Hungarian and US scientists win medicine Nobel for Covid-19 vaccine discoveries

Hungarian scientist Katalin Kariko and US colleague Drew Weissman, who met in line for a photocopier before making mRNA molecule discoveries that paved the way for Covid-19 vaccines, won the 2023 Nobel Prize for Medicine on Monday.

“The laureates contributed to the unprecedented rate of vaccine development during one of the greatest threats to human health in modern times,” the Swedish award-giving body said in the latest accolade for the pair.

The prize, among the most prestigious in the scientific world, was selected by the Nobel Assembly of Sweden’s Karolinska Institute medical university and comes with 11 million Swedish crowns (about $1 million) to share between them.

Kariko, a former senior vice president and head of RNA protein replacement at German biotech firm BioNTech, is a professor at the University of Szeged in Hungary and adjunct professor at the University of Pennsylvania.

In an interview released by the university after the award, she said her mother had speculated each year that she might win the Nobel – to which she would remind her there was a time when she could not even get a grant for her research.

“She (my mother) said, ‘but you work so hard’. And I told her that many, many scientists work very, very hard,” she added.

Co-winner Weissman is professor in vaccine research at Pennsylvania. “It’s an incredible honour. I think the important thing is that we couldn’t have come to the result without both of us being involved,” he said.

The two laureates in 2005 jointly developed so-called nucleoside base modifications, which stop the immune system from launching an inflammatory attack against lab-made mRNA, previously seen as a major hurdle against any therapeutic use of the technology.

BioNTech said in June that about 1.5 billion people across the world had received its mRNA shot, co-developed with Pfizer (PFE.N). It was the most widely-used shot in the West.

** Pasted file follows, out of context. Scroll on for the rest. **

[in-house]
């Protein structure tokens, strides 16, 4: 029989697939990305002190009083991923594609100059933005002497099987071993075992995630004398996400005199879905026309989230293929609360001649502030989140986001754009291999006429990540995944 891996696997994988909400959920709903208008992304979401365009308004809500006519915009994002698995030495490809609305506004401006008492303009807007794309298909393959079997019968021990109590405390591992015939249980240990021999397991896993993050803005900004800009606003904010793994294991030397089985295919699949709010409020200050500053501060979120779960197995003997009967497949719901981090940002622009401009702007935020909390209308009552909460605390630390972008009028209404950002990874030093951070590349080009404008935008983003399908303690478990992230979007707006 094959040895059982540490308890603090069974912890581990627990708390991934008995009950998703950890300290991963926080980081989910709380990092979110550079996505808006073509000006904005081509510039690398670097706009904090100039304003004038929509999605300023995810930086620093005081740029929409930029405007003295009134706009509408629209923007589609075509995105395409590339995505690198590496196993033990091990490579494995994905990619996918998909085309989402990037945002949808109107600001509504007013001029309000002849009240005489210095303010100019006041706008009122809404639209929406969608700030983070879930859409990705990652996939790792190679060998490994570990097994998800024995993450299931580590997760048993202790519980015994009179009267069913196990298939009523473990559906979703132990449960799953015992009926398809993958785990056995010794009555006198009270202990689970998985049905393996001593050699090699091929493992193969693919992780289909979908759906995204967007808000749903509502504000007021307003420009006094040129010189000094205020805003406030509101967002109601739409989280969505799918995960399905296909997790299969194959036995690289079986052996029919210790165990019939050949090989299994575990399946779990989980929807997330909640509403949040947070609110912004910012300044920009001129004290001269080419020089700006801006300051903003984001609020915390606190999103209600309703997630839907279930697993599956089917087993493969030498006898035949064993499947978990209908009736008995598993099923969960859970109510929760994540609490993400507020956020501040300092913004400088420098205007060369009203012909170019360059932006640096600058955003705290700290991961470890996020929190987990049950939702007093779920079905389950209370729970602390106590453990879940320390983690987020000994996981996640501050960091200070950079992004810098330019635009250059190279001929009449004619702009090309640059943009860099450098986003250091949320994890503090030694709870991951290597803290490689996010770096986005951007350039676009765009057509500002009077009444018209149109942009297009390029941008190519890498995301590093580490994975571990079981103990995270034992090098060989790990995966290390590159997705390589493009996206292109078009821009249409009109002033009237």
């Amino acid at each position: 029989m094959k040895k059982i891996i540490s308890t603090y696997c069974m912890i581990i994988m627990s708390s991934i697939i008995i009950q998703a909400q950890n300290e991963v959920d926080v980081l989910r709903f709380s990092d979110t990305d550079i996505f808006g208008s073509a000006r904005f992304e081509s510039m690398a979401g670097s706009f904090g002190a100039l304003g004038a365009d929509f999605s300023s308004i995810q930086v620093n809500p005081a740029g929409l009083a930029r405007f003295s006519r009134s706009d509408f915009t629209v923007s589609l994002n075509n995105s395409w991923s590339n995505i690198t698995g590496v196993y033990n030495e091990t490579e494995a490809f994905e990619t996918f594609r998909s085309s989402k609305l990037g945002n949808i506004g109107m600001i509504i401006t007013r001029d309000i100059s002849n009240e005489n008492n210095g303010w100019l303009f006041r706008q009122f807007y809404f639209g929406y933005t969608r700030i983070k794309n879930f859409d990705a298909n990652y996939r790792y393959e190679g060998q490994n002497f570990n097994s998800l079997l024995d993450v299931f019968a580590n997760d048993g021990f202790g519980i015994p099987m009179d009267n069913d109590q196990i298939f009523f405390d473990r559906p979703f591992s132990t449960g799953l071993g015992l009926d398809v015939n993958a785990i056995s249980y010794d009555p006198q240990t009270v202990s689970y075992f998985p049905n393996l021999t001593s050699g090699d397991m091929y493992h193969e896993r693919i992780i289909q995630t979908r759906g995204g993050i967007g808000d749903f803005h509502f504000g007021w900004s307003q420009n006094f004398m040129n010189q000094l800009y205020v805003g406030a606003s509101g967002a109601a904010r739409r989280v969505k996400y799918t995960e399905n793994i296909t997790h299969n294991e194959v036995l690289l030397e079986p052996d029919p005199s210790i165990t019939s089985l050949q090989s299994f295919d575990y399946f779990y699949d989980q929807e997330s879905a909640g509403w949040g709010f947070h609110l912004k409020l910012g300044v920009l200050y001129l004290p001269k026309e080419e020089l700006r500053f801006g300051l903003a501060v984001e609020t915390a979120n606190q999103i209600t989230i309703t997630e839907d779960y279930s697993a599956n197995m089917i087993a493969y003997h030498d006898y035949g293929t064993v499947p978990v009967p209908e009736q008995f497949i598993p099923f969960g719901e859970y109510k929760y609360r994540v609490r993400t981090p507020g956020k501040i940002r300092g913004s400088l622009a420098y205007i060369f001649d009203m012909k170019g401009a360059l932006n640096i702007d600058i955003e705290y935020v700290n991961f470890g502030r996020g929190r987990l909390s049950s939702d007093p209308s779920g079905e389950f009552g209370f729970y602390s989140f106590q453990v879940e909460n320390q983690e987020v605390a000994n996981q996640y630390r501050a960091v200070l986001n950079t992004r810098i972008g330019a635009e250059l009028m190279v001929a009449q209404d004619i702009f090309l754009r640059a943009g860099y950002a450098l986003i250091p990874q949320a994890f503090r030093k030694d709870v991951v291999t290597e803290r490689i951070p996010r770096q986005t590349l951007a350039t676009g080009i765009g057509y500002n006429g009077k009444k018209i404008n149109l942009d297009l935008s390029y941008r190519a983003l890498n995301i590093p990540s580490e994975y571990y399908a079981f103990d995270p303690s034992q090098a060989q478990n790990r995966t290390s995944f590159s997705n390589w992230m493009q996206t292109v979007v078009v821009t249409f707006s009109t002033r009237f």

Covid heroes

“Together they have saved millions of lives, prevented severe Covid-19, reduced the overall disease burden and enabled societies to open up again,” said Rickard Sandberg, member of the Nobel Assembly at Karolinska Institute.

After a biochemistry doctorate in Szeged, Kariko moved to the US in 1985 with her husband and daughter Susan Francia, who became a US national rowing team member and Olympic gold winner.

At the University of Pennsylvania, she tried to turn mRNA into a treatment tool throughout the 1990s but struggled to win grants because work on DNA and gene therapy captured most of the scientific community’s attention at the time.

Kariko has said she endured ridicule from fellow faculty members for her dogged pursuit, which led to her demotion. Taunting continued, she said, when she joined BioNTech in 2013 because the firm did not even have a website at the time.

Weissman received his doctorate from Boston University in 1987 and joined the University of Pennsylvania in 1997.

The two have said they met in 1998 while waiting for rationed photocopying machine time. The ensuing chat piqued immunologist Weissman’s interest in Kariko’s RNA work.

“Kati Kariko is one of the most inspirational scientists I have met. The ideas that she and Drew Weissman developed were critical for the success of RNA vaccines,” said John Tregoning, professor in vaccine immunology at London’s Imperial College.

Pandemic breakthrough

Messenger or mRNA, discovered in 1961, is a natural molecule that serves as a recipe for the body’s production of proteins. Use of man-made mRNA to instruct human cells to make therapeutic proteins, long regarded as impossible, was commercially pioneered during the pandemic, also by Moderna (MRNA.O).

The technology breaks from established biotech medicines, generated in complex reactors by genetically modified living cells, then isolated and purified.

Messenger RNA, by contrast, works like a software that can be injected into the body to instruct human cells to churn out the desired proteins. Prospective uses include drugs against cancer and vaccines against malaria, influenza and rabies.

The medicine prize kicks off this year’s Nobel awards with the remaining five to be unveiled in coming days.

The prizes, first handed out in 1901, were created by Swedish dynamite inventor and wealthy businessman Alfred Nobel, and are awarded for achievements in science, literature and peace, and in later years also for economics.

Last year’s medicine prize went to Swede Svante Paabo for sequencing the genome of the Neanderthal, an extinct relative of present-day humans, and for discovering a previously unknown human relative, the Denisovans.

Other past winners include Alexander Fleming, who shared the 1945 prize for the discovery of penicillin, and Karl Landsteiner in 1930 for his discovery of human blood groups.


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